USA v. Edwin Andrus, No. 18-40173 (5th Cir. 2018)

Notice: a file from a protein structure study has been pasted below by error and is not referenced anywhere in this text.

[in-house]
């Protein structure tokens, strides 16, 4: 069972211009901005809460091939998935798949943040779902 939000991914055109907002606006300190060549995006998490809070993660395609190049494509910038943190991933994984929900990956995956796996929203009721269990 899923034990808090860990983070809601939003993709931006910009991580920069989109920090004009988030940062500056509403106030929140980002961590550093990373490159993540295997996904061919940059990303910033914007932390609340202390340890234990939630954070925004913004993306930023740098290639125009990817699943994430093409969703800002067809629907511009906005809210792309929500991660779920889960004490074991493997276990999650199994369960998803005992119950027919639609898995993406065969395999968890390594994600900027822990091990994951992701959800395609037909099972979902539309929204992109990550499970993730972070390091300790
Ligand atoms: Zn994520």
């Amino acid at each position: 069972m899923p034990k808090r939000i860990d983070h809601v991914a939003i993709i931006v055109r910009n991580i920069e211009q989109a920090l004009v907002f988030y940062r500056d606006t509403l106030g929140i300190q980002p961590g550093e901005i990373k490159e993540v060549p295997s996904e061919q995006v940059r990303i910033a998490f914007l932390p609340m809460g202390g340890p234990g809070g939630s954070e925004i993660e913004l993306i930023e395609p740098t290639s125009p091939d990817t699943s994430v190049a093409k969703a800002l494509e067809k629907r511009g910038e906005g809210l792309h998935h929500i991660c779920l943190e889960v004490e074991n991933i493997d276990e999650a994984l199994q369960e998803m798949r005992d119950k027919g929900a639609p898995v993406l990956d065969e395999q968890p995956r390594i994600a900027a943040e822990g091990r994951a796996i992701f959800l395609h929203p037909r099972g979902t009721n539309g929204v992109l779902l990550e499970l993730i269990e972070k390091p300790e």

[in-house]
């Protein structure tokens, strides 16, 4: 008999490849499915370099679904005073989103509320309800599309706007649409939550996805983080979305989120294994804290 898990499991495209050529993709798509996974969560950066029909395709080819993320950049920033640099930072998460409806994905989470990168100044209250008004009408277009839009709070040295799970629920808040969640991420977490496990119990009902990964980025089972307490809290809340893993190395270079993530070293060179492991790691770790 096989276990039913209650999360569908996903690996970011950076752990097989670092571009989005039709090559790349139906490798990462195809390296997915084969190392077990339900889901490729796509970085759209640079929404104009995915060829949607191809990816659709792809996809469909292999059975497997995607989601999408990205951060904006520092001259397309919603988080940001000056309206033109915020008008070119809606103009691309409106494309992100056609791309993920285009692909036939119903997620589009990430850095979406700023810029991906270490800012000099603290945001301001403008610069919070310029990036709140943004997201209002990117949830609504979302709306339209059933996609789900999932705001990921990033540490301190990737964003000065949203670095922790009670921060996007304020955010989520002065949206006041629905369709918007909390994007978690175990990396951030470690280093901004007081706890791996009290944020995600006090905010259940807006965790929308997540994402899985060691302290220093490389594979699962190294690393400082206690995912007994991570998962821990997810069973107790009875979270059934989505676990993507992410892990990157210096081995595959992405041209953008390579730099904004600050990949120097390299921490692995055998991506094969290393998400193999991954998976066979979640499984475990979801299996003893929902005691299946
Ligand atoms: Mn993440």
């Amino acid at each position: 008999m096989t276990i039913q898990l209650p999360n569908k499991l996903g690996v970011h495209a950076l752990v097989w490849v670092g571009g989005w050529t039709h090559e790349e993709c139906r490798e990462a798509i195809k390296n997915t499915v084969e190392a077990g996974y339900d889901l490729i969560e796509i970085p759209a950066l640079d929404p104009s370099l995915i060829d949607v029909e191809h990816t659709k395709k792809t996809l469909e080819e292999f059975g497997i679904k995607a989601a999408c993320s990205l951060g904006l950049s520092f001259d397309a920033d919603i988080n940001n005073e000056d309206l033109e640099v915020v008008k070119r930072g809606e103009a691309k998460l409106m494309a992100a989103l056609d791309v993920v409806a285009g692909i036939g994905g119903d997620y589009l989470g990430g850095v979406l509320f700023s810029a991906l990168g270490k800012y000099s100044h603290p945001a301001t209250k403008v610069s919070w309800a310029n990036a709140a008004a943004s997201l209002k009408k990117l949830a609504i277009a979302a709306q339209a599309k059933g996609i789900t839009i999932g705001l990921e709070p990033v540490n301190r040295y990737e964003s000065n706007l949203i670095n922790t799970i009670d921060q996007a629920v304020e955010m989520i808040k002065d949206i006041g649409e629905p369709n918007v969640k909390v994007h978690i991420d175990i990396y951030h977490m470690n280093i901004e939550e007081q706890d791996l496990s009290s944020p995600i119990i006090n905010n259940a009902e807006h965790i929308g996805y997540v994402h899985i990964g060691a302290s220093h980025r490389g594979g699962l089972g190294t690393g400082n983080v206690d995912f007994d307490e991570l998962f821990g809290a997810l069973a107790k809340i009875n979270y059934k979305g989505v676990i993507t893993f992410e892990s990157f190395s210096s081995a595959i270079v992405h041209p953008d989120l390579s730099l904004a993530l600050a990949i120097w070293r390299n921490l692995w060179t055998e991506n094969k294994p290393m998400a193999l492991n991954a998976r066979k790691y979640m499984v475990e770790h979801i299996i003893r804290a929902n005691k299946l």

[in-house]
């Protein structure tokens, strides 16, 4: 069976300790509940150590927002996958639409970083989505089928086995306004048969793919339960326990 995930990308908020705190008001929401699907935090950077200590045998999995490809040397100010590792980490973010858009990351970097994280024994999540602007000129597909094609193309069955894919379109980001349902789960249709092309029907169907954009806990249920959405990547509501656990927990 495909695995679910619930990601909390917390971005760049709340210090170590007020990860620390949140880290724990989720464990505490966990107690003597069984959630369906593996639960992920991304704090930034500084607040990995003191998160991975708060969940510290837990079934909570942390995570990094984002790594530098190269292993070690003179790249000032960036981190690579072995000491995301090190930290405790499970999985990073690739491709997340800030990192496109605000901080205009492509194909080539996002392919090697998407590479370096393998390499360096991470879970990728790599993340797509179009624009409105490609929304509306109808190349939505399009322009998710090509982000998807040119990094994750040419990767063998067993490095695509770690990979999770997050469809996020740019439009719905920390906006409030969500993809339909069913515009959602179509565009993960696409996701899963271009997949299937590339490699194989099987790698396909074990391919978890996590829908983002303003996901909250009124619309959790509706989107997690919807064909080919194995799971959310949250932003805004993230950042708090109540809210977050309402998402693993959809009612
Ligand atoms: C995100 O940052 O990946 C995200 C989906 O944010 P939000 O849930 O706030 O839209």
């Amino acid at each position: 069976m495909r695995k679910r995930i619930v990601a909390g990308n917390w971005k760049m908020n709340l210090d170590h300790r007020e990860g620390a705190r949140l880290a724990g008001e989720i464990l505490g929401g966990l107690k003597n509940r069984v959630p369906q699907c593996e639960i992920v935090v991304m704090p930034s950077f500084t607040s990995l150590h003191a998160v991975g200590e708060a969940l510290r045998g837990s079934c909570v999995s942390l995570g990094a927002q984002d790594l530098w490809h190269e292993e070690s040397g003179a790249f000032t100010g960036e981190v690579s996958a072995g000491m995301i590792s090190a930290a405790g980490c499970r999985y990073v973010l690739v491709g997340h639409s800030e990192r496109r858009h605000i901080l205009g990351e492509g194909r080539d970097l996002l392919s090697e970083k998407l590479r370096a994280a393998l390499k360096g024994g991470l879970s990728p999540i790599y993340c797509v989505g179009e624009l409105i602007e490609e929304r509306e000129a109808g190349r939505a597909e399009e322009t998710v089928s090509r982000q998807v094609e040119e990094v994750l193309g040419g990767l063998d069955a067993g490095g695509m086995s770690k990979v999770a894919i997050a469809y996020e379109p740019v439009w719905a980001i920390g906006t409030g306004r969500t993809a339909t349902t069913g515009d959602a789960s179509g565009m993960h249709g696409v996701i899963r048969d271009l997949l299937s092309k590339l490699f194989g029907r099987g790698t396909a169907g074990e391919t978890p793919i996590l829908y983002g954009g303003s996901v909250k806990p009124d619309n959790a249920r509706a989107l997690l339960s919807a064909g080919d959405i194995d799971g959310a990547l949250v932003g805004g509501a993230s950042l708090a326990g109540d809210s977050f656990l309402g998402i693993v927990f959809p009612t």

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Case: 18-40173 Document: 00514760861 Page: 1 Date Filed: 12/14/2018 IN THE UNITED STATES COURT OF APPEALS FOR THE FIFTH CIRCUIT No. 18-40173 Summary Calendar United States Court of Appeals Fifth Circuit FILED December 14, 2018 Lyle W. Cayce Clerk UNITED STATES OF AMERICA, Plaintiff-Appellee v. EDWIN OLAND ANDRUS, Defendant-Appellant Appeal from the United States District Court for the Southern District of Texas USDC No. 5:17-CR-78-1 Before REAVLEY, JONES, and HIGGINSON, Circuit Judges. STEPHEN A. HIGGINSON, Circuit Judge: * A jury convicted Edwin Oland Andrus of one count of attempted coercion and enticement of a minor, in violation of 18 U.S.C. § 2422(b). On appeal, Andrus argues that the district court erred by denying his motion for judgment of acquittal and by denying his motion to dismiss the indictment. The district court’s denial of Andrus’s motion for judgment of acquittal is reviewed de novo. See United States v. Lewis, 774 F.3d 837, 841 (5th Cir. Pursuant to 5TH CIR. R. 47.5, the court has determined that this opinion should not be published and is not precedent except under the limited circumstances set forth in 5TH CIR. R. 47.5.4. * Case: 18-40173 Document: 00514760861 Page: 2 Date Filed: 12/14/2018 No. 18-40173 2014). When reviewing a challenge to the sufficiency of the evidence, this court considers “whether any rational trier of fact could have found the essential elements of the crime beyond a reasonable doubt.” United States v. Imo, 739 F.3d 226, 235 (5th Cir. 2014) (internal quotation marks, citation, and emphasis omitted). Section 2422(b) does not require that the defendant actually engage in sexual contact, see United States v. Barlow, 568 F.3d 215, 219 n.10 (5th Cir. 2009), and a defendant can violate the statute solely through communications with an adult where the defendant directs his inducements to a child, United States v. Olvera, 687 F.3d 645, 647-48 (5th Cir. 2012), or communications with an undercover agent posing as a person with access to a child, United States v. Caudill, 709 F.3d 444, 445-46 (5th Cir. 2013). Andrus argues that § 2422(b) requires the Government to prove that, had the sexual activity occurred, the defendant could be charged with the criminal offense of aggravated sexual assault under Texas law, which in turn requires “sexual contact or sexual penetration of a child.” See TEX. PENAL CODE § 22.011. Andrus contends that his contemplated sexual activity would not have violated § 22.011 because the two women in the photograph sent by the undercover agent were not minors and were above the age of consent. However, the true age of the women depicted in the photograph is irrelevant. See United States v. Farner, 241 F.3d 510, 513 (5th Cir. 2001). This court considers whether the defendant’s “scheme, if fully carried out as he ‘desired’ or ‘planned,’” would have violated the relevant state law. See id. Andrus’s messages with the undercover agent repeatedly conveyed his sexual attraction with young girls and his intention to have sex with the agent’s daughter, whom he believed to be 14 years old. Therefore, if Andrus had carried out his plans as he conceived of them, he would have violated § 22.011. See Farner, 241 F.3d at 513. Because a rational trier of fact could have determined that Andrus 2 Case: 18-40173 Document: 00514760861 Page: 3 Date Filed: 12/14/2018 No. 18-40173 contemplated sexual conduct that would have constituted a violation of Texas law, the district court did not err by denying Andrus’s motion for judgment of acquittal. See Lewis, 774 F.3d at 841; Imo, 739 F.3d at 235 We review de novo the district court’s denial of a motion to dismiss an indictment. United States v. Arrieta, 862 F.3d 512, 514 (5th Cir. 2017). Andrus contends that his indictment should have been dismissed because § 2422(b) requires the defendant to make or attempt making direct contact with the minor victim, and Andrus made no such attempt because he only communicated with an adult intermediary. That argument is foreclosed by Caudill. See 709 F.3d at 446 (affirming conviction of defendant who communicated solely with an adult intermediary and “did not seek to have any of his communications with the adult passed on directly to a child”). Andrus urges the court to find that Caudill was wrongly decided. The panel perceives no error in Caudill’s reasoning, and in any event, we may not overturn a prior panel’s decision absent an intervening change in the law or en banc reconsideration. See, e.g., Jacobs v. Nat’l Drug Intelligence Ctr., 548 F.3d 375, 378 (5th Cir. 2008). Accordingly, the judgment of the district court is AFFIRMED. 3